There were also important political questions brought up. One, the need for a worker’s party, and the fact that we do not have one vs the Democratic Party that has a history of using us like an ATM machine and betraying us when the going gets tough. Two, piggybacking off the first, is this idea that workers should stay out of politics and instead “build the union.” It is related, because it’s based on the idea that workers should stay in the economic struggle and leave the political struggle to the liberals. This argument is over 100 years old and is sometimes referred to as “economism” aka “trade unionism.” It should come as no surprise that it was brought up at a conference of trade unionists—but it is my opinion that this is once again, a losing strategy that I oppose, and urge you all to oppose. It’s condescending, essentially arguing that we should “stay in our lane.” And what’s the result? The liberals, supposed protectors of Roe V. Wade, stood by as millions of working-class women not only lost their right to choose, but all workers lost their constitutional right to personal privacy—the core argument that Roe v Wade was based on (and never covered in the media).
All in all, I do think the conference was positive, and well worth the time of anyone who attended. It was very educational—there were ideas, and strategies, tactics, and history everywhere. I will try to attend the conference in the future, and I strongly encourage carpenters from across the country to attend. Despite the problems within the conference, it gave me a lot of hope. If there are any questions, feel free to ask.
Oaklandsocialist comments: Thanks to Art for this report. Labor Notes has a long history of working with the “progressive” wing of the union leadership. This is the wing that will take “progressive” stances on various political issues and usually is not so very blatantly undemocratic, although they do make exceptions to that.(See, for example, the case of SEIU Local 6 in Seattle. Among other things, in that case the local president – who was well liked by the organized left in Seattle – is reported to have prevented his local rep from helping a female member who was sexually assaulted on the job by the owner of her company.)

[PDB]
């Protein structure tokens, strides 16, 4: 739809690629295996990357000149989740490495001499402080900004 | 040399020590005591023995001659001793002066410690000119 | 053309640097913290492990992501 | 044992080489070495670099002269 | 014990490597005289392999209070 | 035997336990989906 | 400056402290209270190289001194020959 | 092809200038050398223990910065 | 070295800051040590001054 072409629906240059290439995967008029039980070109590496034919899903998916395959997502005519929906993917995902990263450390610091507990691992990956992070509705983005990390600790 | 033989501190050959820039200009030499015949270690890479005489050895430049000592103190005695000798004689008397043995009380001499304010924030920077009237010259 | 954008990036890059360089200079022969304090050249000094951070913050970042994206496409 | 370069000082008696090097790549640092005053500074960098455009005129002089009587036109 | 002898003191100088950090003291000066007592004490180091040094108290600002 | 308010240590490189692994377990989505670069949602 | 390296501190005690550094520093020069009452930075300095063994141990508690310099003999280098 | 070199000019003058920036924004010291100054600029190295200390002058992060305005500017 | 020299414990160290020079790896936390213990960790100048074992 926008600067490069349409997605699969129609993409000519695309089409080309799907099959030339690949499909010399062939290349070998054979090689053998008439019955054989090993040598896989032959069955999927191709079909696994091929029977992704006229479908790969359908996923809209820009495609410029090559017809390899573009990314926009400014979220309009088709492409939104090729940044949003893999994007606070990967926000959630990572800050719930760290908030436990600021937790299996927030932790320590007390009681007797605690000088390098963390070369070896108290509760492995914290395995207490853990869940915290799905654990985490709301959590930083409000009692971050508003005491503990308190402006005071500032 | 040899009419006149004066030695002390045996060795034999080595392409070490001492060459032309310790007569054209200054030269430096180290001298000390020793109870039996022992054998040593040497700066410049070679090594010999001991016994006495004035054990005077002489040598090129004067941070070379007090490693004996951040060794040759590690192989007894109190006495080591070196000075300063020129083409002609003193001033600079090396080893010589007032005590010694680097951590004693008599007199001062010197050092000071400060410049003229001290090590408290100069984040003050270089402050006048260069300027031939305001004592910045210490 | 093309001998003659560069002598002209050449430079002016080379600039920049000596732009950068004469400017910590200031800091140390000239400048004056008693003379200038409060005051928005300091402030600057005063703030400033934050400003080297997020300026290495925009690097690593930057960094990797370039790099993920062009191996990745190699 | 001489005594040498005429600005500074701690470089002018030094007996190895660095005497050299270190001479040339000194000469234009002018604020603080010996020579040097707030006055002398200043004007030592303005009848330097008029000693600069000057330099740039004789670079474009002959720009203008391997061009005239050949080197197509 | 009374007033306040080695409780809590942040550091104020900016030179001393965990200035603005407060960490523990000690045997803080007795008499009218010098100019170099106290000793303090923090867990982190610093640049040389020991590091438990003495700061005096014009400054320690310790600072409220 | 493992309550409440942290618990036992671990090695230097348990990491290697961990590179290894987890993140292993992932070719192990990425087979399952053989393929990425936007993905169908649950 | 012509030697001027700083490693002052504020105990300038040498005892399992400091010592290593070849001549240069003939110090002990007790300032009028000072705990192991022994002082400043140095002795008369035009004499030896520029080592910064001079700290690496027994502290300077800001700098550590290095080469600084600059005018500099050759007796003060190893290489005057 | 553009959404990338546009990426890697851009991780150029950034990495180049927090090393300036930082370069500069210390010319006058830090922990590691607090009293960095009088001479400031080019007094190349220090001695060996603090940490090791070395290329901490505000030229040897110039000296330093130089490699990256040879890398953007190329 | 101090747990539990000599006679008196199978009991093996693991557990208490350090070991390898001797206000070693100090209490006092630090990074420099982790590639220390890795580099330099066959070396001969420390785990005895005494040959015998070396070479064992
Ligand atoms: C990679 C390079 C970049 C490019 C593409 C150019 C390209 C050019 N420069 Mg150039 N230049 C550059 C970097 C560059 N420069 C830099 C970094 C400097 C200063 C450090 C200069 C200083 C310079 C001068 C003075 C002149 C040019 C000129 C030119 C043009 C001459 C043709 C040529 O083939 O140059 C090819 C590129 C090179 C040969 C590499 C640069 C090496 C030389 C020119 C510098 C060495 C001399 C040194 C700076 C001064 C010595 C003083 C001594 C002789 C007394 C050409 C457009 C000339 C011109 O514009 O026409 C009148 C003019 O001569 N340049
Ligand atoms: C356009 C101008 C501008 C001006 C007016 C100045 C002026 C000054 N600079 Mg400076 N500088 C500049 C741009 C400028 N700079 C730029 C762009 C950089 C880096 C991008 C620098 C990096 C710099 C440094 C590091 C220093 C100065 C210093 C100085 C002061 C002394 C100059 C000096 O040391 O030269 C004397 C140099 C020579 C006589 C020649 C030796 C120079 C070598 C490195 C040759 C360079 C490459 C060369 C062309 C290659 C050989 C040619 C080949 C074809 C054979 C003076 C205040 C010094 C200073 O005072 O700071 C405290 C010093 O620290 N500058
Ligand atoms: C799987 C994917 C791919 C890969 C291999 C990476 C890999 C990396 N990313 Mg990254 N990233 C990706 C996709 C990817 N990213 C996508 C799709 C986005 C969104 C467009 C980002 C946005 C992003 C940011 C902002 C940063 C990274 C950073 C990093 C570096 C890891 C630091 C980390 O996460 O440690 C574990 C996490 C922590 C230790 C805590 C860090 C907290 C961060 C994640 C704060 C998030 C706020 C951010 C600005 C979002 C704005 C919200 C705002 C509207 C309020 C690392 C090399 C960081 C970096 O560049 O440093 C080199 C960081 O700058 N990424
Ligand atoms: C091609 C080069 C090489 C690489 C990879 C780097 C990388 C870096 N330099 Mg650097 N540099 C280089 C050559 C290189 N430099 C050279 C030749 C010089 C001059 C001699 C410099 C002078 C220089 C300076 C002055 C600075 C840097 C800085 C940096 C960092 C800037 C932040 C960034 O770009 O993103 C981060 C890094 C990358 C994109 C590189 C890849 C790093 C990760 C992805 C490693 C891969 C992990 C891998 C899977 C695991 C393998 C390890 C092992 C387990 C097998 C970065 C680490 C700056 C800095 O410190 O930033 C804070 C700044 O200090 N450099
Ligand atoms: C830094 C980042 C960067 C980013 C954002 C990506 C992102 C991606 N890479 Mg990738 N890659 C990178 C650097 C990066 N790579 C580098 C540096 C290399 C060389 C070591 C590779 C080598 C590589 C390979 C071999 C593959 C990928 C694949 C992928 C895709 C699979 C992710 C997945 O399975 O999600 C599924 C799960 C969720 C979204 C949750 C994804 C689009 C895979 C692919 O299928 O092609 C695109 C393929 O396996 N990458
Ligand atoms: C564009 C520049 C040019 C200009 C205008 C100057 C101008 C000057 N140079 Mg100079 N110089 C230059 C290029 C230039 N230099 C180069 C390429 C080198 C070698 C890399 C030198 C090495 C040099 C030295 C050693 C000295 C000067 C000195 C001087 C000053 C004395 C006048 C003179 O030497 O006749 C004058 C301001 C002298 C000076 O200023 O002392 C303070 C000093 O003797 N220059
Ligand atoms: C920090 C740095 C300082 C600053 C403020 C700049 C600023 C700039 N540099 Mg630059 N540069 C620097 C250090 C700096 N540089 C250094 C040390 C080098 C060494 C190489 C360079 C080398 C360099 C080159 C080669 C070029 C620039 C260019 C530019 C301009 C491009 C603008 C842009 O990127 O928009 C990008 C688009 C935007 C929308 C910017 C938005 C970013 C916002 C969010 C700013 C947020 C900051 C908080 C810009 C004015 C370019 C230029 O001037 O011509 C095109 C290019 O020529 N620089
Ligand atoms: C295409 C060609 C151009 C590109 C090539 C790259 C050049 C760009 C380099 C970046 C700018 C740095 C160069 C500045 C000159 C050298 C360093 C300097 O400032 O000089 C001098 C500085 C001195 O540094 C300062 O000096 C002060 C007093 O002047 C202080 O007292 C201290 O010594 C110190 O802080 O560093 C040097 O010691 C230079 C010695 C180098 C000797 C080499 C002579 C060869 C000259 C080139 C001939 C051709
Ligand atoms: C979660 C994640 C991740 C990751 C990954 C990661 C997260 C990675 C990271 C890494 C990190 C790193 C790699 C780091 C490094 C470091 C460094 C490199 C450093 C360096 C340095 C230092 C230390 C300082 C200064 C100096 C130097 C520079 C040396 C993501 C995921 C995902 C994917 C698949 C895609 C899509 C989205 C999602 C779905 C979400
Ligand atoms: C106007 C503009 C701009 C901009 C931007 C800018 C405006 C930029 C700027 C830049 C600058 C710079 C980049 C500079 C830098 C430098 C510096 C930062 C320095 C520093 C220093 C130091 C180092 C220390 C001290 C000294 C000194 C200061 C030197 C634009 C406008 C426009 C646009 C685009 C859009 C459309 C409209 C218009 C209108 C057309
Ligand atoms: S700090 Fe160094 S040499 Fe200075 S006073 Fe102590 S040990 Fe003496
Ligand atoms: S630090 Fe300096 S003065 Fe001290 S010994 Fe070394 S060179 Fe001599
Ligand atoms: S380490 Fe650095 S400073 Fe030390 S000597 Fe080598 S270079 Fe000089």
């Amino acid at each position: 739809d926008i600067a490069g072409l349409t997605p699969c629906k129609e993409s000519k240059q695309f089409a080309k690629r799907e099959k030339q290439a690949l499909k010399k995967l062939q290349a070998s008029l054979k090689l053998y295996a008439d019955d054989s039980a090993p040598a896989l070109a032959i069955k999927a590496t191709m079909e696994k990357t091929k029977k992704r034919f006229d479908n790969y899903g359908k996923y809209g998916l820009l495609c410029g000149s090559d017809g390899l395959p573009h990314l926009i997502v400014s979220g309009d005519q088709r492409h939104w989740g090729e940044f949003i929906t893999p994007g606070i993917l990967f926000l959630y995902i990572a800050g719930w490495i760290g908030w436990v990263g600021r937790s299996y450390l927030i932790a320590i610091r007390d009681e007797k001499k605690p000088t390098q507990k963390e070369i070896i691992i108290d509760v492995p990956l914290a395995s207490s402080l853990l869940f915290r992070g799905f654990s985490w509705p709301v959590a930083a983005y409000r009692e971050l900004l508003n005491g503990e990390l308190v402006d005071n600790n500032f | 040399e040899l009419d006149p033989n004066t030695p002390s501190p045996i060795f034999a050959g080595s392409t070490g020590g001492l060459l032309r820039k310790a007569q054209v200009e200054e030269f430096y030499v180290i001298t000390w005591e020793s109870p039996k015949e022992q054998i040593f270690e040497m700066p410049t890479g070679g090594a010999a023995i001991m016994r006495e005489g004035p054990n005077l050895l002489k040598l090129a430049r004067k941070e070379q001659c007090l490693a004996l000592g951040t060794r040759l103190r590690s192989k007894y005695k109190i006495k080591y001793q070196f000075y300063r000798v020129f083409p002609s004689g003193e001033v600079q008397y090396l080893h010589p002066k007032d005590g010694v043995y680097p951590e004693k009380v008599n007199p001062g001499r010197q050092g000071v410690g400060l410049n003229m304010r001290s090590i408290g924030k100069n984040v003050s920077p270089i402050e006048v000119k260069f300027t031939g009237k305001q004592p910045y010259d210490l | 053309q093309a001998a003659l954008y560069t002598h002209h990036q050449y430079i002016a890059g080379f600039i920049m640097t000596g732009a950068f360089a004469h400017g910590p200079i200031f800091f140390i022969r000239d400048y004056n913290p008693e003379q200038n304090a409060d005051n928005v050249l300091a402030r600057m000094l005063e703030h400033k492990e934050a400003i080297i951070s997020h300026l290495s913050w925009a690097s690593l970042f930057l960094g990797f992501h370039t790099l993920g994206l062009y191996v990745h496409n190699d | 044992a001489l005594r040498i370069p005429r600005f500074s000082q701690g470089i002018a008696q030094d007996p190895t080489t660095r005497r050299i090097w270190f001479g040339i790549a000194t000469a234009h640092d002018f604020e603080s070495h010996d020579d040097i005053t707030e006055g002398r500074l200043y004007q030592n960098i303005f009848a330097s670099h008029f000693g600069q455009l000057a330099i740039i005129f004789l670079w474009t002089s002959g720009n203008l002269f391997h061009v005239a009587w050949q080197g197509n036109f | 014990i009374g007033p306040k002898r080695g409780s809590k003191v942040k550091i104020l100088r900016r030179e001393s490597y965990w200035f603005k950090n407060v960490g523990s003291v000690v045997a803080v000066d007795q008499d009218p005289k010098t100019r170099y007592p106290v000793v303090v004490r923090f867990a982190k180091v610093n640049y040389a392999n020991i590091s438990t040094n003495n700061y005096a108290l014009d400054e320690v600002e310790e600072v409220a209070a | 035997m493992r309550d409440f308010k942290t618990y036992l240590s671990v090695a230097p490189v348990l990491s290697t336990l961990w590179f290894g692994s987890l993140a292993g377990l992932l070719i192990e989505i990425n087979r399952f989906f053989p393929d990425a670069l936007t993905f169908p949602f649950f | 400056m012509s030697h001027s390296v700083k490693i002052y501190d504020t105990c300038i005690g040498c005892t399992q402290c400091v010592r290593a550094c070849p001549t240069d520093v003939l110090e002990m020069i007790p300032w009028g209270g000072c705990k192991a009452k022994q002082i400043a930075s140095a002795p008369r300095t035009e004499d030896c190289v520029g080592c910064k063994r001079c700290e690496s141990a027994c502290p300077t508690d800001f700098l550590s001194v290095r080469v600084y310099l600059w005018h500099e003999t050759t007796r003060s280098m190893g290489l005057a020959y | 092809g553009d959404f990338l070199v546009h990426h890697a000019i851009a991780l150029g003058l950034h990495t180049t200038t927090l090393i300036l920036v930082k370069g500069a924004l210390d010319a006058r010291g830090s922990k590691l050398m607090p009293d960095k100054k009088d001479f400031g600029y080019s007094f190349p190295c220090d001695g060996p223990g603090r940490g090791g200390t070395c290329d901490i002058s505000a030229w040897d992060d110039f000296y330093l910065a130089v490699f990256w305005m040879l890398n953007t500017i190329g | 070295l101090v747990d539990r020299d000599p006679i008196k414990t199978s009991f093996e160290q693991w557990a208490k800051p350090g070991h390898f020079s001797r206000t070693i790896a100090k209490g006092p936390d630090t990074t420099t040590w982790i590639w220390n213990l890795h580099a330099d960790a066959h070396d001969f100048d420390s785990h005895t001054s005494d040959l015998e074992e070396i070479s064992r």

The criticism of the P.J. McGuire group for being “divisive” is almost true: We must be very clear in explaining how the union leadership is basically running interference for the employers, and not only explaining it but also organizing an opposition in both word and deed.
Art writes about the conference organizers ignoring the issue of the Democrats vs. the idea of a working class party. This dovetails with the extreme crisis developing in US society. Recent Supreme Court rulings are a warning sign. Yes, the ruling that opens the door to complete ban on abortions is the most obvious, but there is a whole series of other, including opening the door to imposing open carry, extreme weakening of the rights of those who are arrested, and others. The Supreme Court is just the most clear face of the dangers posed by the far right, including outright fascists.
The other issue that the working class really must start to deal with is the developing environmental disaster, first and foremost from global climate disaster, but not only that. The politicians who repesent the capitalist class have proven that they cannot and will not do anything about it. All organizations and meetings of working class people should be seriously discussing this.
Despite all the criticisms of Labor Notes, Art is right that it’s worthwhile attending if for no other reason than to start to build a network of workers who are really serious. We owe a word of thanks to Art and Nina Creel, co chairs of the P.J. Mcguire Group, for attending and reporting on the conference.